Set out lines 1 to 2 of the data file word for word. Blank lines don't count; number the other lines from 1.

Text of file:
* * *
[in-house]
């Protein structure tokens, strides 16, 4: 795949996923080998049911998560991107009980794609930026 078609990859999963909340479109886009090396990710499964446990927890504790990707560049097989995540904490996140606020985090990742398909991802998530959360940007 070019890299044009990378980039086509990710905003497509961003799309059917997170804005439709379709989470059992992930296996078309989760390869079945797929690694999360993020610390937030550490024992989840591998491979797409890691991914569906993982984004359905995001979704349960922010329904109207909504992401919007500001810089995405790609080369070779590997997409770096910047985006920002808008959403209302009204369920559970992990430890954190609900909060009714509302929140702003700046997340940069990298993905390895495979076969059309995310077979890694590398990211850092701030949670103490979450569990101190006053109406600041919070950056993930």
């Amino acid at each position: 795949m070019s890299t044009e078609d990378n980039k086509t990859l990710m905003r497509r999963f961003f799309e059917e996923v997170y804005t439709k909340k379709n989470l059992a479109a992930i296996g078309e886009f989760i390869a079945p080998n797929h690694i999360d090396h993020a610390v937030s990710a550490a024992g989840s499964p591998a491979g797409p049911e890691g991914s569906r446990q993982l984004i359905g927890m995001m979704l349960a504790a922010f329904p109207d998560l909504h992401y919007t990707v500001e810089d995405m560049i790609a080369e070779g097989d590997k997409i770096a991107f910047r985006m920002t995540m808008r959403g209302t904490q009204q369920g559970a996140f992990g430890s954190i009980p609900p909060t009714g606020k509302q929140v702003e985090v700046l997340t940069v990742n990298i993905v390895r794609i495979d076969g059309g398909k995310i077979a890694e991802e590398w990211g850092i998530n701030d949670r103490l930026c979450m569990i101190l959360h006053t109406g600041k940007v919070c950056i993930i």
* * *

[in-house]
């Protein structure tokens, strides 16, 4: 795949996923080998049911998560991107009980794609930026 078609990859999963909340479109886009090396990710499964446990927890504790990707560049097989995540904490996140606020985090990742398909991802998530959360940007 070019890299044009990378980039086509990710905003497509961003799309059917997170804005439709379709989470059992992930296996078309989760390869079945797929690694999360993020610390937030550490024992989840591998491979797409890691991914569906993982984004359905995001979704349960922010329904109207909504992401919007500001810089995405790609080369070779590997997409770096910047985006920002808008959403209302009204369920559970992990430890954190609900909060009714509302929140702003700046997340940069990298993905390895495979076969059309995310077979890694590398990211850092701030949670103490979450569990101190006053109406600041919070950056993930």